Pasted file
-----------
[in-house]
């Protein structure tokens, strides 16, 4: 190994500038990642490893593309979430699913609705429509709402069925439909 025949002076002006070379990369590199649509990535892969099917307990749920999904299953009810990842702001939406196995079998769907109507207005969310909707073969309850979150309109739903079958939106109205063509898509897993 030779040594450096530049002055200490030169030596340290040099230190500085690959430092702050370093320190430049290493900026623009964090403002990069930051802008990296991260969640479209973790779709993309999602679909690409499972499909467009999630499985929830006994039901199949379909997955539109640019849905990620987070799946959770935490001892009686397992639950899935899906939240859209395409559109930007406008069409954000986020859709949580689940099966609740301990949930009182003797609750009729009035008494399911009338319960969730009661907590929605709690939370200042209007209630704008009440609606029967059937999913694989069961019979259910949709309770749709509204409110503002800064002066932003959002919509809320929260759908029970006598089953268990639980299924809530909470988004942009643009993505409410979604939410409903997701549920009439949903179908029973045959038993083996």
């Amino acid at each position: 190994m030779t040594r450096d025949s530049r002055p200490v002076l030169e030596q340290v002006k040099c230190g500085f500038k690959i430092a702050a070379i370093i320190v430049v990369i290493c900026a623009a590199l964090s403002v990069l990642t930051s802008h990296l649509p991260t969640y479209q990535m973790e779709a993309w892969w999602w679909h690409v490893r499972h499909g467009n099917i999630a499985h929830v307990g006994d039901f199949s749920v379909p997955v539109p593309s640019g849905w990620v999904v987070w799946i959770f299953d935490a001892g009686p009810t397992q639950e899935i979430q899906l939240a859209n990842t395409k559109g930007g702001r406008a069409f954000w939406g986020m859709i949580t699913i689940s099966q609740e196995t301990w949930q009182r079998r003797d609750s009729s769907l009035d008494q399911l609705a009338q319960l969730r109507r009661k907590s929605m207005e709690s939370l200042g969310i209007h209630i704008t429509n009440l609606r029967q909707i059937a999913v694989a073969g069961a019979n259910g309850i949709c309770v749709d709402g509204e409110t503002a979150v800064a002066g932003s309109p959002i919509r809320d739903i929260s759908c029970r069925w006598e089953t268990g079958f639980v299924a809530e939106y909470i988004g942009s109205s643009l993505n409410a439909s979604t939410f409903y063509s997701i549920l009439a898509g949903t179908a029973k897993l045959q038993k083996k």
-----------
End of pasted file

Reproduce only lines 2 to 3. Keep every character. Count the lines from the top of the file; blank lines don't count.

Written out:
């Protein structure tokens, strides 16, 4: 190994500038990642490893593309979430699913609705429509709402069925439909 025949002076002006070379990369590199649509990535892969099917307990749920999904299953009810990842702001939406196995079998769907109507207005969310909707073969309850979150309109739903079958939106109205063509898509897993 030779040594450096530049002055200490030169030596340290040099230190500085690959430092702050370093320190430049290493900026623009964090403002990069930051802008990296991260969640479209973790779709993309999602679909690409499972499909467009999630499985929830006994039901199949379909997955539109640019849905990620987070799946959770935490001892009686397992639950899935899906939240859209395409559109930007406008069409954000986020859709949580689940099966609740301990949930009182003797609750009729009035008494399911009338319960969730009661907590929605709690939370200042209007209630704008009440609606029967059937999913694989069961019979259910949709309770749709509204409110503002800064002066932003959002919509809320929260759908029970006598089953268990639980299924809530909470988004942009643009993505409410979604939410409903997701549920009439949903179908029973045959038993083996």
């Amino acid at each position: 190994m030779t040594r450096d025949s530049r002055p200490v002076l030169e030596q340290v002006k040099c230190g500085f500038k690959i430092a702050a070379i370093i320190v430049v990369i290493c900026a623009a590199l964090s403002v990069l990642t930051s802008h990296l649509p991260t969640y479209q990535m973790e779709a993309w892969w999602w679909h690409v490893r499972h499909g467009n099917i999630a499985h929830v307990g006994d039901f199949s749920v379909p997955v539109p593309s640019g849905w990620v999904v987070w799946i959770f299953d935490a001892g009686p009810t397992q639950e899935i979430q899906l939240a859209n990842t395409k559109g930007g702001r406008a069409f954000w939406g986020m859709i949580t699913i689940s099966q609740e196995t301990w949930q009182r079998r003797d609750s009729s769907l009035d008494q399911l609705a009338q319960l969730r109507r009661k907590s929605m207005e709690s939370l200042g969310i209007h209630i704008t429509n009440l609606r029967q909707i059937a999913v694989a073969g069961a019979n259910g309850i949709c309770v749709d709402g509204e409110t503002a979150v800064a002066g932003s309109p959002i919509r809320d739903i929260s759908c029970r069925w006598e089953t268990g079958f639980v299924a809530e939106y909470i988004g942009s109205s643009l993505n409410a439909s979604t939410f409903y063509s997701i549920l009439a898509g949903t179908a029973k897993l045959q038993k083996k």